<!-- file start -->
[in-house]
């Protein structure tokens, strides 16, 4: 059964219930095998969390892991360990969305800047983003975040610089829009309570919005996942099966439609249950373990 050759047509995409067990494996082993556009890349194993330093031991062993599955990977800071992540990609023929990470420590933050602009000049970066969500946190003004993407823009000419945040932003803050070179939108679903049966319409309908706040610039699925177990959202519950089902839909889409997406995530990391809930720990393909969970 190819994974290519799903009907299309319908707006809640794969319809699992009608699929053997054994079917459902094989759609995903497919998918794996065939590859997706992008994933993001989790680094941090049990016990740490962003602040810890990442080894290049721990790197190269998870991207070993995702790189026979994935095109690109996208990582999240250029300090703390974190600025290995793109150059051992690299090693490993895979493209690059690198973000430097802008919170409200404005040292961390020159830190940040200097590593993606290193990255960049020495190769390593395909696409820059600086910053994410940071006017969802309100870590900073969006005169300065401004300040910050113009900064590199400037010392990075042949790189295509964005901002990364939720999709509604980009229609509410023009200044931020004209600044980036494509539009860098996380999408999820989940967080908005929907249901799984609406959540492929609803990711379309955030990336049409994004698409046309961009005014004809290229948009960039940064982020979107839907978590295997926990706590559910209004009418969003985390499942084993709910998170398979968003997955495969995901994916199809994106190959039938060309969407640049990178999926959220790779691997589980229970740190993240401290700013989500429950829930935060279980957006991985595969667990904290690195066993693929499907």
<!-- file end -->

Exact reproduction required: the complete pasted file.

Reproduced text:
[in-house]
């Protein structure tokens, strides 16, 4: 059964219930095998969390892991360990969305800047983003975040610089829009309570919005996942099966439609249950373990 050759047509995409067990494996082993556009890349194993330093031991062993599955990977800071992540990609023929990470420590933050602009000049970066969500946190003004993407823009000419945040932003803050070179939108679903049966319409309908706040610039699925177990959202519950089902839909889409997406995530990391809930720990393909969970 190819994974290519799903009907299309319908707006809640794969319809699992009608699929053997054994079917459902094989759609995903497919998918794996065939590859997706992008994933993001989790680094941090049990016990740490962003602040810890990442080894290049721990790197190269998870991207070993995702790189026979994935095109690109996208990582999240250029300090703390974190600025290995793109150059051992690299090693490993895979493209690059690198973000430097802008919170409200404005040292961390020159830190940040200097590593993606290193990255960049020495190769390593395909696409820059600086910053994410940071006017969802309100870590900073969006005169300065401004300040910050113009900064590199400037010392990075042949790189295509964005901002990364939720999709509604980009229609509410023009200044931020004209600044980036494509539009860098996380999408999820989940967080908005929907249901799984609406959540492929609803990711379309955030990336049409994004698409046309961009005014004809290229948009960039940064982020979107839907978590295997926990706590559910209004009418969003985390499942084993709910998170398979968003997955495969995901994916199809994106190959039938060309969407640049990178999926959220790779691997589980229970740190993240401290700013989500429950829930935060279980957006991985595969667990904290690195066993693929499907």